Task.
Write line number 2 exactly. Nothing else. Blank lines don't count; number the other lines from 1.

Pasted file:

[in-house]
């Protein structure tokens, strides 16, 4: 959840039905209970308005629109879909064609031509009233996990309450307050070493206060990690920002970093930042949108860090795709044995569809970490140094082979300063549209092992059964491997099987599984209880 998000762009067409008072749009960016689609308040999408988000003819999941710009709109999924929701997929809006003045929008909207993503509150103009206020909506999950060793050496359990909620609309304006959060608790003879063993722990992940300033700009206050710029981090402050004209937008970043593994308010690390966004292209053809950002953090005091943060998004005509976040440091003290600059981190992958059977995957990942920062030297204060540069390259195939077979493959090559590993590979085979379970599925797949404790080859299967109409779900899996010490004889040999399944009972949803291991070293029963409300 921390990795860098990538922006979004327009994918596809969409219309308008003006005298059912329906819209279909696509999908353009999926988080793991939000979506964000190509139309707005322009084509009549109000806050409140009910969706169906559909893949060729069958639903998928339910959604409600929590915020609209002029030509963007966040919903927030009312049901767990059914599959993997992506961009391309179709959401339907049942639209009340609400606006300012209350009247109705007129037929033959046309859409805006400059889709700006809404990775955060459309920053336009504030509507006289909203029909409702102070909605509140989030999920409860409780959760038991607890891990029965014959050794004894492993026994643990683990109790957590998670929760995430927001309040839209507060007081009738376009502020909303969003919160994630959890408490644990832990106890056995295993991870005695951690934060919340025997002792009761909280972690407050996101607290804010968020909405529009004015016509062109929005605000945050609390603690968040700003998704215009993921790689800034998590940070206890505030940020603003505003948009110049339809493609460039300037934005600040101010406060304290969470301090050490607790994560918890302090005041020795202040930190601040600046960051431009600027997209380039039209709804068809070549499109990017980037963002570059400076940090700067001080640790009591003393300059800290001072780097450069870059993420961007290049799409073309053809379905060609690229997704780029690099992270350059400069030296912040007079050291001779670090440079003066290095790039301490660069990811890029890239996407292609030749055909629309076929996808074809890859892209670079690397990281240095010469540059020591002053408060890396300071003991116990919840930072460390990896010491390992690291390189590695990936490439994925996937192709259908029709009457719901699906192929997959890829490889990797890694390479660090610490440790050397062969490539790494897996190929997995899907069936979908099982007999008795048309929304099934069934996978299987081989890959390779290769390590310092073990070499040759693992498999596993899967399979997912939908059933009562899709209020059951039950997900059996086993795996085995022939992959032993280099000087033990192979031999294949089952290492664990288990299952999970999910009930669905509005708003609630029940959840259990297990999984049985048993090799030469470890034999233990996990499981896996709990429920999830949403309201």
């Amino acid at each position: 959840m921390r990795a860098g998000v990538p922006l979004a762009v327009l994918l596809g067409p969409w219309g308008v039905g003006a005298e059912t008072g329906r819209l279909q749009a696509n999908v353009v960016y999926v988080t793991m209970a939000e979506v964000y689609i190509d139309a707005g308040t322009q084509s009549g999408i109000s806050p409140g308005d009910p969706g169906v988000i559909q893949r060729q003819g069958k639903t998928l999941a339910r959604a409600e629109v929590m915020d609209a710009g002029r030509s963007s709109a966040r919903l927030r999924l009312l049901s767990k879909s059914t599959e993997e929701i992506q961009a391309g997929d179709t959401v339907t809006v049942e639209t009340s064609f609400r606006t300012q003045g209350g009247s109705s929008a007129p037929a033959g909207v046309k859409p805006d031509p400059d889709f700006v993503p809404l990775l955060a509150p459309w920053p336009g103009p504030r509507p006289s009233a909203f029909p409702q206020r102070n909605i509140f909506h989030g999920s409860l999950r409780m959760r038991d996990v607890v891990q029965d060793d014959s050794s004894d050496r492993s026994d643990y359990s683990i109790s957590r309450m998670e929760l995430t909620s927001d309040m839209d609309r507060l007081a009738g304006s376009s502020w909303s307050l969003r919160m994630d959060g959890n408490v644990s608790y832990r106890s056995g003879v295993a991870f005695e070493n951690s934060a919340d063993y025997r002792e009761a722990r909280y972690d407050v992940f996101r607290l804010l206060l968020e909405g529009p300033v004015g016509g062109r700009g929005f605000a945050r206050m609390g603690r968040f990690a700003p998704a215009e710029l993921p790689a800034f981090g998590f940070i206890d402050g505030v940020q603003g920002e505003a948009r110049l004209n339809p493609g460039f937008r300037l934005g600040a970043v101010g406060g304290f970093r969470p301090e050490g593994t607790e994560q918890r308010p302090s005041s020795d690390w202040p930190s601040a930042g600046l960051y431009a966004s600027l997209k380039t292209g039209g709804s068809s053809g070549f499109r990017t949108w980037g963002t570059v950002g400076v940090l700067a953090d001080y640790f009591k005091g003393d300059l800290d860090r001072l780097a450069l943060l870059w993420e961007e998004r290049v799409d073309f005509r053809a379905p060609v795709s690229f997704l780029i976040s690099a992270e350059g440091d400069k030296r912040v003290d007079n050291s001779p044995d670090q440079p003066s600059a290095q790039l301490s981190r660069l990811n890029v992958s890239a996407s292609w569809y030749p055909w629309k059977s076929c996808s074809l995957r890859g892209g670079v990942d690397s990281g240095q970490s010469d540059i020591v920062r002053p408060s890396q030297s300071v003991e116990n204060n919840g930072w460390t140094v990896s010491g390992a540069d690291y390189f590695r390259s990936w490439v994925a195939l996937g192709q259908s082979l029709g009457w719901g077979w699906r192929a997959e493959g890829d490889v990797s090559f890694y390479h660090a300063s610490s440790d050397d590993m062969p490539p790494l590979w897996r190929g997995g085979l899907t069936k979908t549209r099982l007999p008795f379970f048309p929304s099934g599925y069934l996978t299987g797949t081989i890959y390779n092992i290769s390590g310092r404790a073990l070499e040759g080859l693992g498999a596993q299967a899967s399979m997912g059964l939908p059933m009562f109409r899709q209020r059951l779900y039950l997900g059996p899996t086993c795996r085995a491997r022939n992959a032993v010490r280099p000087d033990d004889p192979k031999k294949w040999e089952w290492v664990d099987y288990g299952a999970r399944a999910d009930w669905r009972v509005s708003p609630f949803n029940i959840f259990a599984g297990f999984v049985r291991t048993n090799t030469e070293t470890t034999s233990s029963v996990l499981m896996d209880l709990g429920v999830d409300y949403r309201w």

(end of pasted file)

């Protein structure tokens, strides 16, 4: 959840039905209970308005629109879909064609031509009233996990309450307050070493206060990690920002970093930042949108860090795709044995569809970490140094082979300063549209092992059964491997099987599984209880 998000762009067409008072749009960016689609308040999408988000003819999941710009709109999924929701997929809006003045929008909207993503509150103009206020909506999950060793050496359990909620609309304006959060608790003879063993722990992940300033700009206050710029981090402050004209937008970043593994308010690390966004292209053809950002953090005091943060998004005509976040440091003290600059981190992958059977995957990942920062030297204060540069390259195939077979493959090559590993590979085979379970599925797949404790080859299967109409779900899996010490004889040999399944009972949803291991070293029963409300 921390990795860098990538922006979004327009994918596809969409219309308008003006005298059912329906819209279909696509999908353009999926988080793991939000979506964000190509139309707005322009084509009549109000806050409140009910969706169906559909893949060729069958639903998928339910959604409600929590915020609209002029030509963007966040919903927030009312049901767990059914599959993997992506961009391309179709959401339907049942639209009340609400606006300012209350009247109705007129037929033959046309859409805006400059889709700006809404990775955060459309920053336009504030509507006289909203029909409702102070909605509140989030999920409860409780959760038991607890891990029965014959050794004894492993026994643990683990109790957590998670929760995430927001309040839209507060007081009738376009502020909303969003919160994630959890408490644990832990106890056995295993991870005695951690934060919340025997002792009761909280972690407050996101607290804010968020909405529009004015016509062109929005605000945050609390603690968040700003998704215009993921790689800034998590940070206890505030940020603003505003948009110049339809493609460039300037934005600040101010406060304290969470301090050490607790994560918890302090005041020795202040930190601040600046960051431009600027997209380039039209709804068809070549499109990017980037963002570059400076940090700067001080640790009591003393300059800290001072780097450069870059993420961007290049799409073309053809379905060609690229997704780029690099992270350059400069030296912040007079050291001779670090440079003066290095790039301490660069990811890029890239996407292609030749055909629309076929996808074809890859892209670079690397990281240095010469540059020591002053408060890396300071003991116990919840930072460390990896010491390992690291390189590695990936490439994925996937192709259908029709009457719901699906192929997959890829490889990797890694390479660090610490440790050397062969490539790494897996190929997995899907069936979908099982007999008795048309929304099934069934996978299987081989890959390779290769390590310092073990070499040759693992498999596993899967399979997912939908059933009562899709209020059951039950997900059996086993795996085995022939992959032993280099000087033990192979031999294949089952290492664990288990299952999970999910009930669905509005708003609630029940959840259990297990999984049985048993090799030469470890034999233990996990499981896996709990429920999830949403309201």